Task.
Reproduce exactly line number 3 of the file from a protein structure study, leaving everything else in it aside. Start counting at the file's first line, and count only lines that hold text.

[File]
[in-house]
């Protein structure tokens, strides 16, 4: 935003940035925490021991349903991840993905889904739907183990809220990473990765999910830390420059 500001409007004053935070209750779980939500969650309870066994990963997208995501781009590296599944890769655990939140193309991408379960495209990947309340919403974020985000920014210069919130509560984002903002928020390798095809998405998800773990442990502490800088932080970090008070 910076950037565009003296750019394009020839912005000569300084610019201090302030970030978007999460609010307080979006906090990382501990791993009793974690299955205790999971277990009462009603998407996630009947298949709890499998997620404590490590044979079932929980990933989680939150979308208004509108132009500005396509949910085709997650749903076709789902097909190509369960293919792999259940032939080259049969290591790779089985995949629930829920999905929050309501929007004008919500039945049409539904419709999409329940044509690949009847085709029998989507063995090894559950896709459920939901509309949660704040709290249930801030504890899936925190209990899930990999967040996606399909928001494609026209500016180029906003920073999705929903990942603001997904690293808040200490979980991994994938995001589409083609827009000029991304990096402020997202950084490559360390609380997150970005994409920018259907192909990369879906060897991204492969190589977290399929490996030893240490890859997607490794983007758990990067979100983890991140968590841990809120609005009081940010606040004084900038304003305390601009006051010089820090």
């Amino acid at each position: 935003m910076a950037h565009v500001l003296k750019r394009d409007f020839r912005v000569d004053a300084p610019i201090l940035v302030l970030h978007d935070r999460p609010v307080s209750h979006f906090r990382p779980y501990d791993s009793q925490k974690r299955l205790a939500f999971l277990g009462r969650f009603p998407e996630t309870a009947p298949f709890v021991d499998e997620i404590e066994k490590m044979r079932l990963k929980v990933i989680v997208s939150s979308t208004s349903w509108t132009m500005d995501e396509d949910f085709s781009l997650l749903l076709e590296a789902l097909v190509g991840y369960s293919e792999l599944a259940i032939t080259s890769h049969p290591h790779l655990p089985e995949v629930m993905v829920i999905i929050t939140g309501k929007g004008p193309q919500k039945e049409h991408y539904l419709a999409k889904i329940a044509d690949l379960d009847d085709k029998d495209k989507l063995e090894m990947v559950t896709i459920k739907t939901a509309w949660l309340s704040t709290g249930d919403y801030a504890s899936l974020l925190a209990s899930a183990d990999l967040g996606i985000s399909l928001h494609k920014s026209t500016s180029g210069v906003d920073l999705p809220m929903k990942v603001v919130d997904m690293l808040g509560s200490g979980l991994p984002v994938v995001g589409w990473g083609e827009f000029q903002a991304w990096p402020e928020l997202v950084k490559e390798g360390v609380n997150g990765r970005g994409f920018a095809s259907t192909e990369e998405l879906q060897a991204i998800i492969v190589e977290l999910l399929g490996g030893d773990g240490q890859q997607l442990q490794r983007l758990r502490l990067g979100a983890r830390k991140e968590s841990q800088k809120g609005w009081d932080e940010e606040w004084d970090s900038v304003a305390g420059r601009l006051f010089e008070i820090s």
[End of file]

């Amino acid at each position: 935003m910076a950037h565009v500001l003296k750019r394009d409007f020839r912005v000569d004053a300084p610019i201090l940035v302030l970030h978007d935070r999460p609010v307080s209750h979006f906090r990382p779980y501990d791993s009793q925490k974690r299955l205790a939500f999971l277990g009462r969650f009603p998407e996630t309870a009947p298949f709890v021991d499998e997620i404590e066994k490590m044979r079932l990963k929980v990933i989680v997208s939150s979308t208004s349903w509108t132009m500005d995501e396509d949910f085709s781009l997650l749903l076709e590296a789902l097909v190509g991840y369960s293919e792999l599944a259940i032939t080259s890769h049969p290591h790779l655990p089985e995949v629930m993905v829920i999905i929050t939140g309501k929007g004008p193309q919500k039945e049409h991408y539904l419709a999409k889904i329940a044509d690949l379960d009847d085709k029998d495209k989507l063995e090894m990947v559950t896709i459920k739907t939901a509309w949660l309340s704040t709290g249930d919403y801030a504890s899936l974020l925190a209990s899930a183990d990999l967040g996606i985000s399909l928001h494609k920014s026209t500016s180029g210069v906003d920073l999705p809220m929903k990942v603001v919130d997904m690293l808040g509560s200490g979980l991994p984002v994938v995001g589409w990473g083609e827009f000029q903002a991304w990096p402020e928020l997202v950084k490559e390798g360390v609380n997150g990765r970005g994409f920018a095809s259907t192909e990369e998405l879906q060897a991204i998800i492969v190589e977290l999910l399929g490996g030893d773990g240490q890859q997607l442990q490794r983007l758990r502490l990067g979100a983890r830390k991140e968590s841990q800088k809120g609005w009081d932080e940010e606040w004084d970090s900038v304003a305390g420059r601009l006051f010089e008070i820090s």